"The biggest hypocrisy," Thompson said, "is all the attention that goes to these 'star' players. Nobody ever gives any credit to anyone who plays team basketball.Look at John Duren."
John Duren is a guard for Georgetown, a powerfully built senior who scored 12 points today. Experts say he will be one of the first four guards chosen in the draft by the professionals in June. Yet here in his senior year, when the "stars" average 20 points and get their faces on magazine covers, John Duren is an anonymity, lost in the same show business shuffle that caused dimwit typists to ignore Georgetown all season.
"It is my decision that John doesn't score very much," Thompson said. "If I wanted him to go hunting, he could score 50. But I decided, and he agreed, that his priority is to get the team moving. As a result, he is not scoring. But he does everything else just the way he is supposed to, and he makes us a team."
Today's victory was vivid demonstration of how much a team Georgetown truly is. On a day when the nation's No. 2-ranked team shot 64.7 percent, Georgetown yet won. On a day when Syracuse played exactly the kind of game it wanted -- run, run, run -- still Georgetown won. What Syracuse wanted most of all was to limit the Georgetown stars (Duren, Eric Floyd and Craig Shelton) to about 60 points (they had 51) -- and still Georgetown won.
The Hoyas won because two reserves scored 30 points. Eric Smith had 17, Ed Spriggs 13. Spriggs had a game-high 10 rebounds.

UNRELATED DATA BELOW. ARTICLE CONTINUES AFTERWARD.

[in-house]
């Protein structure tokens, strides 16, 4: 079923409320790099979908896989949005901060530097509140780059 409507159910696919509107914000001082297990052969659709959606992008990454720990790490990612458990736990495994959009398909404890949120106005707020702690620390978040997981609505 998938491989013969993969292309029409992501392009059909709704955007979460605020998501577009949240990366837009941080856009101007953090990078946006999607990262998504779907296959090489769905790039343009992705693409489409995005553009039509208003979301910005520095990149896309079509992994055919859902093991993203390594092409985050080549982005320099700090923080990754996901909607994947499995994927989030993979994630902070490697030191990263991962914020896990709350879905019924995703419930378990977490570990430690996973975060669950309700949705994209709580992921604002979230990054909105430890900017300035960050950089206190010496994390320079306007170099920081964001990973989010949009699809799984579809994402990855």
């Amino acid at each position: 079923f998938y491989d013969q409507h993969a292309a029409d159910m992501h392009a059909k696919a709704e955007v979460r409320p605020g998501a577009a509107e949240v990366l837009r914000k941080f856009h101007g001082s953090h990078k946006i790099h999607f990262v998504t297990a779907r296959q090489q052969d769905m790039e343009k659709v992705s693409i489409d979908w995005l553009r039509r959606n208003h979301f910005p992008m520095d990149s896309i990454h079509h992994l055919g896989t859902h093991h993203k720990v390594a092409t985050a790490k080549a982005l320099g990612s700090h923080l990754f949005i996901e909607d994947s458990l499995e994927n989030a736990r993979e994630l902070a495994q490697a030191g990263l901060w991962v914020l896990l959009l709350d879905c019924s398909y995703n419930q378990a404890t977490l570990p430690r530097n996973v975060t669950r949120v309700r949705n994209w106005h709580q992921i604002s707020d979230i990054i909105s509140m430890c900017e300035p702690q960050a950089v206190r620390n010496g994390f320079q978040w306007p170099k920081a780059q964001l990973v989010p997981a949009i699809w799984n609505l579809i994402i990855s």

The losing coach, Jim Boeheim, said it was a great game in which his offense played as well as it can and, to tell the truth, he couldn't fault his defense, either, because everything went just the way he thought it would.
Except for those two guys coming off the bench.
"Smith and Spriggs broke our back," the coach said.
Never had Eric Smith, a sophomore, scored 17 points in a college game. His best was 16 against Boston College, which ain't Syracuse, and only seven times in 28 games had he scored in double figures. What Smith does best is play defense, for he is a quick, agile, intelligent, small forward who at 6-foot-5 jumps well enough to be asked to play defense against people such as 6-8 Louis Orr of Syracuse.
Louis Orr is Syracuse's second-leading scorer with a 15.8 average built on 56 percent shooting. If it may be said that Georgetown built this victory on a good first half in which it outscored Syracuse by four points, it can not be forgotten that in those first 20 minutes, with Smith playing man-to-man defense against him most of the time, Louis Orr did not score a point.Louis Orr didn't even get a shot.
Through 30 minutes of the game, Orr had scored six points and only his desperate long shooting late in the game raised his total to 16.
"I just tried to not let him touch the ball," Smith said in explanation of his good work.
"Smitty was great today," Thompson said. "He played a little bit of basketball today."
The stars scored their 51 points. The benchwarmers broke the heart, if not the back, of the nation's No. 2 team. The coach, Thompson, couldn't sleep the night before and so looked at movies of the last Syracuse game at 3 in the morning and passed along some hints to his fellows. And now, with the biggest prize still available, the prettiest team begins its trip down the longest road.